If your using 4x4 on ice/snow covered roads, there is lots of freedom for the wheels that are binding to slip in the snow, or on the ice.

    There is a "school of thought", suggesting that all 4 tires (on a 4x4) should be the same size (ie: the same wear); I think the wheels on each axle should be the same wear, but, imo, the front can be different wear than the rear (I'm saying, you can have 2 new tires on the front and 2 tires that are 1/2 worn on the rear) without causing any problems. Because, when on hard surfaces, and in 2wd, the fronts are free to turn at their own rate and the rears to turn at theirs.
    However, place the truck in 4x4 on the same hard surface and you will have 2 axles trying to turn at different rpms (not much different, but different never the less). But, this is not a problem because you do not use 4x4 on hard surfaces.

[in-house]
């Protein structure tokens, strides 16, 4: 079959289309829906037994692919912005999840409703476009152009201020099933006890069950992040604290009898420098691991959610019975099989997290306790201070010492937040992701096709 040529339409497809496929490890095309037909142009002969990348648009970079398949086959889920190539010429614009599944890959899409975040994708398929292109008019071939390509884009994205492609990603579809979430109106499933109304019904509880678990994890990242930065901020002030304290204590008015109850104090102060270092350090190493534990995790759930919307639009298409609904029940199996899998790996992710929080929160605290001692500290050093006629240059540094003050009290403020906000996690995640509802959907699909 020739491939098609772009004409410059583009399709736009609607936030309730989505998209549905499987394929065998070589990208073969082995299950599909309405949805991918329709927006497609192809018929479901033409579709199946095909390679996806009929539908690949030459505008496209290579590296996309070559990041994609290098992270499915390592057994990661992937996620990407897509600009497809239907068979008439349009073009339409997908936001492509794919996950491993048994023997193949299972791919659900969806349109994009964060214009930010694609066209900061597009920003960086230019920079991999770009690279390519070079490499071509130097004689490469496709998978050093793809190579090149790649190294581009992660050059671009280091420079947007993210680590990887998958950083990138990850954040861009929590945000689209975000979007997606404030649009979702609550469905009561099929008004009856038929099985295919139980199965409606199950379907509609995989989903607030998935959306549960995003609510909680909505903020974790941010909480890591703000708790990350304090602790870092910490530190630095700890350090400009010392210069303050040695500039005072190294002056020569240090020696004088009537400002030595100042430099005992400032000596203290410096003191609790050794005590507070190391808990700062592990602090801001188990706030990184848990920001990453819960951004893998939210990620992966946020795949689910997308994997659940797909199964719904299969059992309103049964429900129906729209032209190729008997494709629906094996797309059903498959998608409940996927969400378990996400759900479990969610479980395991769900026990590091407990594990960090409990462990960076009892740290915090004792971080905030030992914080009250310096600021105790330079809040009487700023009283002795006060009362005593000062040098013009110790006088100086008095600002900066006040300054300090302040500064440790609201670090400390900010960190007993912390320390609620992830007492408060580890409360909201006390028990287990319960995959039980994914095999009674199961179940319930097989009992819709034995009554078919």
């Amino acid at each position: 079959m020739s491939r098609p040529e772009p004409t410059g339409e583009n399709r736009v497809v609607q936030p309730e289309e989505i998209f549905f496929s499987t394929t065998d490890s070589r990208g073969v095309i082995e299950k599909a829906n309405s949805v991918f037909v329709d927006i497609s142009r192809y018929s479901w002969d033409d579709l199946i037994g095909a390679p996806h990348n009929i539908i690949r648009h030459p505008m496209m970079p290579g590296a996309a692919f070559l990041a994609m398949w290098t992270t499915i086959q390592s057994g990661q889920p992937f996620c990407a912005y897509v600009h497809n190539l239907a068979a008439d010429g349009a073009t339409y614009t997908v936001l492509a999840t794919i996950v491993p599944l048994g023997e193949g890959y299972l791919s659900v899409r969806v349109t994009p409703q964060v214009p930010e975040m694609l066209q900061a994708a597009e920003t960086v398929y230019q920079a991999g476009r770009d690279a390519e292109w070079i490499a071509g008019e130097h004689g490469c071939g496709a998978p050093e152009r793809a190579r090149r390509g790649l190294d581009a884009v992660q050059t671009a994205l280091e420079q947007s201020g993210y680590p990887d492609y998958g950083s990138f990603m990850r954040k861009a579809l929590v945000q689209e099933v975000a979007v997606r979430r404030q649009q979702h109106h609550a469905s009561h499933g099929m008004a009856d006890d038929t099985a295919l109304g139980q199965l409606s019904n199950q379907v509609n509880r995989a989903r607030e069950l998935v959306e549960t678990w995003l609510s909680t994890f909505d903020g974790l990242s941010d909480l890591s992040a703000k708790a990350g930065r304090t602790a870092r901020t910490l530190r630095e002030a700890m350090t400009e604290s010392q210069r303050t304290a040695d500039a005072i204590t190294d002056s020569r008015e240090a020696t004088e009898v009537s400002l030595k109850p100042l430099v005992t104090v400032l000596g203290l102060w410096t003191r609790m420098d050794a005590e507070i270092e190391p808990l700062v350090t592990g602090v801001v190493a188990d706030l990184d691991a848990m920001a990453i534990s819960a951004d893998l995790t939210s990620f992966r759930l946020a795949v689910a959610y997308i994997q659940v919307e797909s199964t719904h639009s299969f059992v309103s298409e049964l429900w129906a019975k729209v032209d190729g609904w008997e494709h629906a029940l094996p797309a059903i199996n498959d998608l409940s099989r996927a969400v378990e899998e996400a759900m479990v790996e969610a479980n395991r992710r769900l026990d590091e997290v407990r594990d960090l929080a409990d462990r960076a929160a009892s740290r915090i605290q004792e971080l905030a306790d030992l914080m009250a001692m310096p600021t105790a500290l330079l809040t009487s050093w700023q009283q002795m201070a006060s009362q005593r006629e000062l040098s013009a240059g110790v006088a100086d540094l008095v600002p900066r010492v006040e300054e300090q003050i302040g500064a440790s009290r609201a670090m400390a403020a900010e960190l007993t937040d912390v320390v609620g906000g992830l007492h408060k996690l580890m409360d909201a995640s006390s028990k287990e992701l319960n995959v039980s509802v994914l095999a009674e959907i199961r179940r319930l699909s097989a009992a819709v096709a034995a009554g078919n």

Where does this leave us with the chains? Adding the chains will increase the diameter of the rear wheels, but so what, the loose/slippery surface will let the fronts turn at their rate and the rears turn at theirs.

    The 2nd problem with the chains, is the grab (as the chain bits) and slip (as the rubber tries to bit), again, if on a slippery surface, I see no problems, the front (at least one of the fronts, remember we have an open diff) will follow the movement of the rear.

    However, when the snow/ice clears, you better get back to 2wd, or you could loose the t-case, or front diff.

    That's my 2 cents (derived from 35 years of 4x4 driving), in a nut shell

  6. #16
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    well that may be your opinion of how 4wd on a gm truck works.